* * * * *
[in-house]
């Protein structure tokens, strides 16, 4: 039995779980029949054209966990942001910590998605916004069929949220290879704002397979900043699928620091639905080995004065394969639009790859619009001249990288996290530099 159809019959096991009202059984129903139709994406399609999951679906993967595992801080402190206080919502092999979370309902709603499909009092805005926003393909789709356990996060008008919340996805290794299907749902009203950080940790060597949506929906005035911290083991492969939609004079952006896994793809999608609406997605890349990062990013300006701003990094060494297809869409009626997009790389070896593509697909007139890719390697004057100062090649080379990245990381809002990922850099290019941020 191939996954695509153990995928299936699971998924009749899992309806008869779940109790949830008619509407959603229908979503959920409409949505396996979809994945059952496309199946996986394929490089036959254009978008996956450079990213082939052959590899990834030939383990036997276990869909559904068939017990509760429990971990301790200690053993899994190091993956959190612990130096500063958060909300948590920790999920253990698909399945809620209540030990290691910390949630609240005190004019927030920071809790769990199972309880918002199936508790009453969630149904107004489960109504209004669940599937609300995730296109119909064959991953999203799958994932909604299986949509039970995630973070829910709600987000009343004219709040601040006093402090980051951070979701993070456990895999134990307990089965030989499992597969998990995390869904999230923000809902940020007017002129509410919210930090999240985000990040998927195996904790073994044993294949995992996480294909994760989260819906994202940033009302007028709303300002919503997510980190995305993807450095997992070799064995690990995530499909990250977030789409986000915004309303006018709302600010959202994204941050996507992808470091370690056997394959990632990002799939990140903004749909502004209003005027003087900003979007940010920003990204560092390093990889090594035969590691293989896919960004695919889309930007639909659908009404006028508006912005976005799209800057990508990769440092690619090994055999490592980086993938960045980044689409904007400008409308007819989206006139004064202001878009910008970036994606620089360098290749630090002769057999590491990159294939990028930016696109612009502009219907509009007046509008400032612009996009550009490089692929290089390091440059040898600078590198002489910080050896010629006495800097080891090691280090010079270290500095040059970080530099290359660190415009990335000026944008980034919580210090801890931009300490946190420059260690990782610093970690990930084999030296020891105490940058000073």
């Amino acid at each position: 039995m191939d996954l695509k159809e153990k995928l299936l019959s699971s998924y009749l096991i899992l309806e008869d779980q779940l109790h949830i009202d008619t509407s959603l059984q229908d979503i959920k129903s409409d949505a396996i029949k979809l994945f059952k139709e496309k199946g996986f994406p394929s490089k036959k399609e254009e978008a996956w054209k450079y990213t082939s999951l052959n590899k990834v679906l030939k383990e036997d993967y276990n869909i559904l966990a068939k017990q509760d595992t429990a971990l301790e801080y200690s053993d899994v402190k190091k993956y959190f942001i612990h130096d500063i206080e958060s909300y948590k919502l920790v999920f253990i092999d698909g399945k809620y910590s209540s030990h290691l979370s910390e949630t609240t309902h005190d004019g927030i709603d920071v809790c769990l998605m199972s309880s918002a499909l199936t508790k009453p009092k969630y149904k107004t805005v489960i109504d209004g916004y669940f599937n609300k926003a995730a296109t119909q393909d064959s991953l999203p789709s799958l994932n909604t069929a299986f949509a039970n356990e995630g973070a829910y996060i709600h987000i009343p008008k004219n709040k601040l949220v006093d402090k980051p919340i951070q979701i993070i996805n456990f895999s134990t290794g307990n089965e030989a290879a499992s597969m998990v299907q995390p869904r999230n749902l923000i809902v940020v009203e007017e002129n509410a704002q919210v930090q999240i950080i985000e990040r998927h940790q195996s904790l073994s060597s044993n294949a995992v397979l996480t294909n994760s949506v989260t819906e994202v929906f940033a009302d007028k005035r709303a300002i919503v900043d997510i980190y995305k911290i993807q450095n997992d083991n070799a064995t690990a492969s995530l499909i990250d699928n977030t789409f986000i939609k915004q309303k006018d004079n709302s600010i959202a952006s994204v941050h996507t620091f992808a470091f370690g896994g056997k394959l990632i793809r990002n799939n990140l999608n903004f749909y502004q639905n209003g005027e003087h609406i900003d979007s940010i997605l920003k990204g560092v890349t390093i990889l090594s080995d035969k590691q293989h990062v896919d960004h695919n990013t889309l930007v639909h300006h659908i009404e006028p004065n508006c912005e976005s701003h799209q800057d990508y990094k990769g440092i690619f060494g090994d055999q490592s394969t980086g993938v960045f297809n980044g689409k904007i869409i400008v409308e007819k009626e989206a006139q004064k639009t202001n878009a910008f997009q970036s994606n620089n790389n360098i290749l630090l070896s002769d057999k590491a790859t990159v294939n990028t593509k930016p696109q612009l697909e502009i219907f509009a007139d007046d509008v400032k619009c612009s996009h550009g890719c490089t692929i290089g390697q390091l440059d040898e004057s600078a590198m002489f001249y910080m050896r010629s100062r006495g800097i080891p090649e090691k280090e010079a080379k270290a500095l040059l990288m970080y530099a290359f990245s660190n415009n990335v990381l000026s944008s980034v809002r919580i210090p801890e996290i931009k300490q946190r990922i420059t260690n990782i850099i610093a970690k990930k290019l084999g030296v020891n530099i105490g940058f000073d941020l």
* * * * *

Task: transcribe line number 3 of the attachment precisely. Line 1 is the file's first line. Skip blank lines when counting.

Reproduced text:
């Amino acid at each position: 039995m191939d996954l695509k159809e153990k995928l299936l019959s699971s998924y009749l096991i899992l309806e008869d779980q779940l109790h949830i009202d008619t509407s959603l059984q229908d979503i959920k129903s409409d949505a396996i029949k979809l994945f059952k139709e496309k199946g996986f994406p394929s490089k036959k399609e254009e978008a996956w054209k450079y990213t082939s999951l052959n590899k990834v679906l030939k383990e036997d993967y276990n869909i559904l966990a068939k017990q509760d595992t429990a971990l301790e801080y200690s053993d899994v402190k190091k993956y959190f942001i612990h130096d500063i206080e958060s909300y948590k919502l920790v999920f253990i092999d698909g399945k809620y910590s209540s030990h290691l979370s910390e949630t609240t309902h005190d004019g927030i709603d920071v809790c769990l998605m199972s309880s918002a499909l199936t508790k009453p009092k969630y149904k107004t805005v489960i109504d209004g916004y669940f599937n609300k926003a995730a296109t119909q393909d064959s991953l999203p789709s799958l994932n909604t069929a299986f949509a039970n356990e995630g973070a829910y996060i709600h987000i009343p008008k004219n709040k601040l949220v006093d402090k980051p919340i951070q979701i993070i996805n456990f895999s134990t290794g307990n089965e030989a290879a499992s597969m998990v299907q995390p869904r999230n749902l923000i809902v940020v009203e007017e002129n509410a704002q919210v930090q999240i950080i985000e990040r998927h940790q195996s904790l073994s060597s044993n294949a995992v397979l996480t294909n994760s949506v989260t819906e994202v929906f940033a009302d007028k005035r709303a300002i919503v900043d997510i980190y995305k911290i993807q450095n997992d083991n070799a064995t690990a492969s995530l499909i990250d699928n977030t789409f986000i939609k915004q309303k006018d004079n709302s600010i959202a952006s994204v941050h996507t620091f992808a470091f370690g896994g056997k394959l990632i793809r990002n799939n990140l999608n903004f749909y502004q639905n209003g005027e003087h609406i900003d979007s940010i997605l920003k990204g560092v890349t390093i990889l090594s080995d035969k590691q293989h990062v896919d960004h695919n990013t889309l930007v639909h300006h659908i009404e006028p004065n508006c912005e976005s701003h799209q800057d990508y990094k990769g440092i690619f060494g090994d055999q490592s394969t980086g993938v960045f297809n980044g689409k904007i869409i400008v409308e007819k009626e989206a006139q004064k639009t202001n878009a910008f997009q970036s994606n620089n790389n360098i290749l630090l070896s002769d057999k590491a790859t990159v294939n990028t593509k930016p696109q612009l697909e502009i219907f509009a007139d007046d509008v400032k619009c612009s996009h550009g890719c490089t692929i290089g390697q390091l440059d040898e004057s600078a590198m002489f001249y910080m050896r010629s100062r006495g800097i080891p090649e090691k280090e010079a080379k270290a500095l040059l990288m970080y530099a290359f990245s660190n415009n990335v990381l000026s944008s980034v809002r919580i210090p801890e996290i931009k300490q946190r990922i420059t260690n990782i850099i610093a970690k990930k290019l084999g030296v020891n530099i105490g940058f000073d941020l």